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What is a Suit for “Trade Contract Price”

When your San Diego business delivers goods, but you are not getting paid, you have several options in terms of filing a lawsuit. First, you can sue for breach of contract — hopefully, a lawsuit based on a written contract. Here at San Diego Corporate Law, we encourage all of our clients to have written contracts. Indeed, when dealing with commercial goods, a written contract is necessary under the California Uniform Commercial Code (“UCC”) if the sales price is over $500. See Cal. Comm. Code, §2201. Aside from suing for breach of contract, another option that is sometimes quicker is to bring suit for “trade contract price.” This is a lawsuit provided for by the UCC if the buyer fails to pay the price for goods that have been delivered. See Cal. Com. Code § 2709(1).

To succeed on a claim for trade contract price, you, the seller, must provide evidence to the court of the following:

  • Acceptance of the goods by the buyer, meaning that the goods were delivered and not rejected or somehow disputed after an opportunity to inspect
  • The price of the goods accepted
  • The past due date of the price and
  • The failure of the buyer to pay

A good illustration of these legal principles is found in the case of Land O’Lakes, Inc. v. Triple V Dairy, Case No. 1:18-cv-00460-SAB (US Dist. E.D. California, 2018). In that case, pursuant to various credit arrangements over several months from February through September 2017, Triple V Dairy, operated as a California partnership, ordered various dairy and milk products totaling about $700,000. However, Triple V Dairy only paid one invoice and, eventually, the plaintiff, Land O’Lakes, was forced to sue. Land O’Lakes sued for breach of contract, breach of the credit agreements, and for a claim of trade contract price under the UCC. With respect to the latter claim, on summary judgment proceedings, the court held in favor of Land O’Lakes.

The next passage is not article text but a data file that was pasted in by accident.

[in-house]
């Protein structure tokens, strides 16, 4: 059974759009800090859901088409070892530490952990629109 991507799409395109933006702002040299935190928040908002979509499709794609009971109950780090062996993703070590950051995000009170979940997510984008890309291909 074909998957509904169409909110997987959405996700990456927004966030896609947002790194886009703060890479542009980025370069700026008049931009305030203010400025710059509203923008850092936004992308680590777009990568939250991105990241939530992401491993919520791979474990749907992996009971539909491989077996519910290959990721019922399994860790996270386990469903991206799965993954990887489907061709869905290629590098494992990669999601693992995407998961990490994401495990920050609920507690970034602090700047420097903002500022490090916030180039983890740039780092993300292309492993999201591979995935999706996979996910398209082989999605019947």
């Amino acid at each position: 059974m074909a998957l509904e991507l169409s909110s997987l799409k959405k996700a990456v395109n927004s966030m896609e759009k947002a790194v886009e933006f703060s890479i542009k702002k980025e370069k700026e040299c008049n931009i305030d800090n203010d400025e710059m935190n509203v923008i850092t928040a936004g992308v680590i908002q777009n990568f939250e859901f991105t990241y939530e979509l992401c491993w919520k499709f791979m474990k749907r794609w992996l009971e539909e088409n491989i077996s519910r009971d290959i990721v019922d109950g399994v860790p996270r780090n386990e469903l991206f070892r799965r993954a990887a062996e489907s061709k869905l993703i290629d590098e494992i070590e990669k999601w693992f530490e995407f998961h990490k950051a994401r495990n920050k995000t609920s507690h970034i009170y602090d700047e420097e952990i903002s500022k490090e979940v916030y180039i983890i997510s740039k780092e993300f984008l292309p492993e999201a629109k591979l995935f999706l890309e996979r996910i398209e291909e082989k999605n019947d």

The plaintiff presented invoices listing what Triple V ordered, shipping records showing that the products were delivered to Triple V’s ranch in Tulare, California, and additional records showing that no products were returned or disputed. Further, Land O’Lakes was able to provide delivery and packing slips that were signed by employees of Triple V Dairy. Thus, there was no dispute with respect to the delivery and acceptance of the goods. Land O’Lakes also provided documentation with respect to when payment was due and that, other than one early payment of about $6,000, no payments had been received. At that point, it was “easy” for the court to rule in favor of Land O’Lakes. The court entered judgment for the amount due plus over $100,000 in financing charges and related fees.

California Business Contracts: Contact San Diego Corporate Law Today

If you would like more information, contact attorney Michael Leonard, Esq., of San Diego Corporate Law. Mr. Leonard can be reached at (858) 483-9200 or via email. Mr. Leonard’s law practice is focused on business, transactional, and corporate matters. Mr. Leonard has, for the fourth year, been honored as “Best of the Bar” by the San Diego Business Journal for 2018. Like us on Facebook.

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